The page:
Extension methods in C#/.NET

By: Nicklas Møller Jepsen

A nice feature in C# is the ability to use extension methods. These methods can be used (as the name suggests) to extend functionality to existing classes.

In my opinion, extension methods can be used to write cleaner and more easy to read code. They can also be used to avoid duplicate code.
Take an example; you are writing an application, which needs to determine if an email address is in a valid format (eg. name@domain.com). Now, you could make this check right where the users enters the email or you could create a custom TextBox control which will only accept valid email addresses. That is fine.

But what if another part of your application is using the provided email address but to make the application robust it is surely validating that the email is in fact a valid email address before using it?

The custom TextBox would not be of much use and the code you wrote where the user enters the email address cannot be invoked from the other part of your application.
Now the extension method comes in handy. Let’s say you can call a method on the string object with the name IsValidEmail – that would be nice. This can be achieved by writing an extension method for a string.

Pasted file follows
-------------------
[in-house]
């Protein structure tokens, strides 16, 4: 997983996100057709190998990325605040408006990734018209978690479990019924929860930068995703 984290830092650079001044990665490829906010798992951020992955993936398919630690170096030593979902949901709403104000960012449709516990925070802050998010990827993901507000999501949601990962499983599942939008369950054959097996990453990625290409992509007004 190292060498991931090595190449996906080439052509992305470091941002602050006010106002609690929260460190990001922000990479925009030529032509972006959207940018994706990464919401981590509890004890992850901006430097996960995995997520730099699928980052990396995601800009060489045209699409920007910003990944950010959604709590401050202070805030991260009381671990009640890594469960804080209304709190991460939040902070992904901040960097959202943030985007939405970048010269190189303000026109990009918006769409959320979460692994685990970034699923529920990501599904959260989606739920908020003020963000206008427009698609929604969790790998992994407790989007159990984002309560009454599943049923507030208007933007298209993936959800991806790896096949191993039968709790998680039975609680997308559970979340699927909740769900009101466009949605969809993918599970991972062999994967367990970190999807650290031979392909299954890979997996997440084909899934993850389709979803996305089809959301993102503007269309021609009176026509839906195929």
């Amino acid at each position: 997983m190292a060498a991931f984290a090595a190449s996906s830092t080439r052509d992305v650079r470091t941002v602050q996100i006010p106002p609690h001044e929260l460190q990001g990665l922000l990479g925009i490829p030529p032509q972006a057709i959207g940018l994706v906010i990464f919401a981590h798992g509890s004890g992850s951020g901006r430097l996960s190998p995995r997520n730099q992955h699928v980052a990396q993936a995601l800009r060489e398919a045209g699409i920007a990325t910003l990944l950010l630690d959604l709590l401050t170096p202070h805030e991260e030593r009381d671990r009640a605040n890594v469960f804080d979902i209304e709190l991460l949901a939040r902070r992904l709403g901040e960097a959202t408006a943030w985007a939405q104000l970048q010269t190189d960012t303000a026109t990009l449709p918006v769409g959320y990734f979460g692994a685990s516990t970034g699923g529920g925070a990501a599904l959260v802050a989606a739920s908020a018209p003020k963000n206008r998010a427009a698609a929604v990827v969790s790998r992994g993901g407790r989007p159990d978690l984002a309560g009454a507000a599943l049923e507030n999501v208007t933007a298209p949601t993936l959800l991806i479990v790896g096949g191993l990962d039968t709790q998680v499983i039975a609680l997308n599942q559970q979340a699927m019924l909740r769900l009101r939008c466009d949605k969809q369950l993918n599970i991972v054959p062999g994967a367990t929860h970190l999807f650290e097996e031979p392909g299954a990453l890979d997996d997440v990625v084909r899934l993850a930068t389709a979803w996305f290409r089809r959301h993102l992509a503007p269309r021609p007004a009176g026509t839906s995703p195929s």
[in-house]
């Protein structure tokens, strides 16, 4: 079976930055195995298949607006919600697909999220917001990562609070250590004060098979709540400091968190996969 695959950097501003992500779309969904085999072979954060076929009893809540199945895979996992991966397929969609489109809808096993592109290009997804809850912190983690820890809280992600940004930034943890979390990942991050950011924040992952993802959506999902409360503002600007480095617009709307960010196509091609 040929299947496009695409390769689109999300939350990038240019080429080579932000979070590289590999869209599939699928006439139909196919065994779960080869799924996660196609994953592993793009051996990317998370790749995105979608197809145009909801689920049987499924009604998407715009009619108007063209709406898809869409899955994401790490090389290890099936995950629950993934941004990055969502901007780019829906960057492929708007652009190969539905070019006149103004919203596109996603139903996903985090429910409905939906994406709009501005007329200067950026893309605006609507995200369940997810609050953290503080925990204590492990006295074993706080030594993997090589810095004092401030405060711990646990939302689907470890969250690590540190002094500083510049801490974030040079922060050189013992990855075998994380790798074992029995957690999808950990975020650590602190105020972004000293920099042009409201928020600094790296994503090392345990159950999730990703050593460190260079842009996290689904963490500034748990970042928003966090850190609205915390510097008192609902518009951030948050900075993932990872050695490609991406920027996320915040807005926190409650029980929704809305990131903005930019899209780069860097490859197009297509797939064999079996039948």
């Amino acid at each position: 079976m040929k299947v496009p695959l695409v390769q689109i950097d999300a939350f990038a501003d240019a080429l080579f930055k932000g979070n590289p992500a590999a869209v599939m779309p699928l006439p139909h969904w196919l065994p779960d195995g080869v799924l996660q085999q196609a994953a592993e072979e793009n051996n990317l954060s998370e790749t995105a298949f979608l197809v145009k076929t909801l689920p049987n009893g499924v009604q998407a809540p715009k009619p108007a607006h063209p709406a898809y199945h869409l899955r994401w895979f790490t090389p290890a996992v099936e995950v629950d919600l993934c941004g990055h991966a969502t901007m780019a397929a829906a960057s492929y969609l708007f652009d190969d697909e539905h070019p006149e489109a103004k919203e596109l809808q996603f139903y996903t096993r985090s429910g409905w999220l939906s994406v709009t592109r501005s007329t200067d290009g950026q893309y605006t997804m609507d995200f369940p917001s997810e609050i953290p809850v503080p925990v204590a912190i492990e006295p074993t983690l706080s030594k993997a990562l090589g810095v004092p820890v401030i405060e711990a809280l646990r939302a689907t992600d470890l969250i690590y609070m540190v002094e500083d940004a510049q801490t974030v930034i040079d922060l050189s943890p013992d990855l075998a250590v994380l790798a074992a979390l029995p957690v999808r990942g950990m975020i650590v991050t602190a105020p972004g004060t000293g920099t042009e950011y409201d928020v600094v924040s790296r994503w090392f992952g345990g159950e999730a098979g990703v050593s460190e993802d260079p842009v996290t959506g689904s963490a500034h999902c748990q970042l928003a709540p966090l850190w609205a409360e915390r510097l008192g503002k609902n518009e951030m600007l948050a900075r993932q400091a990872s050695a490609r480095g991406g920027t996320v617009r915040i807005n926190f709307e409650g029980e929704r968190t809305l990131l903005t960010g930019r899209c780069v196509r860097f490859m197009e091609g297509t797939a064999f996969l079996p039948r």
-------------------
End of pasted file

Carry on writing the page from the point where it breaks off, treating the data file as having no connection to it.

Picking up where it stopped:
There are some general rules when writing extension methods:

  • The containing **class **must be declared as static
  • The method must be static
  • The first parameter of the method must be declared with this keyword and be of the type you want to extent

Oh and the namespace in which you declare the extension method must be used by the class where you are calling the extension from. As an example, try to remove ‘using System.Linq’ from a class and the try to use List.Any() – that won’t compile.

Now for an example here is a simple IsValidEmail extension method implementation.

public static class StringExtensions
        public static bool IsValidEmail(this string input)
                if (string.IsNullOrEmpty(input))
                    return false;
                new System.Net.Mail.MailAddress(input);
                return true;
            catch (FormatException)
                return false;

And here is how the extension can be used:

string emailAddress = "someone@domain.com";
            if (emailAddress.IsValidEmail())
                // The string is a valid email

Surely there are other ways to achieve the same thing, and sometimes extension methods are not the best way of doing so (C# is object oriented, so you should write OO code which extension methods can tend to abstain a little from), but this post will not go into details about the OO thinking, look for a later post on that subject.

Download the source code from here.

For further reading about the subject, have a look at Microsoft’s Programming Guide on Extentension Methods.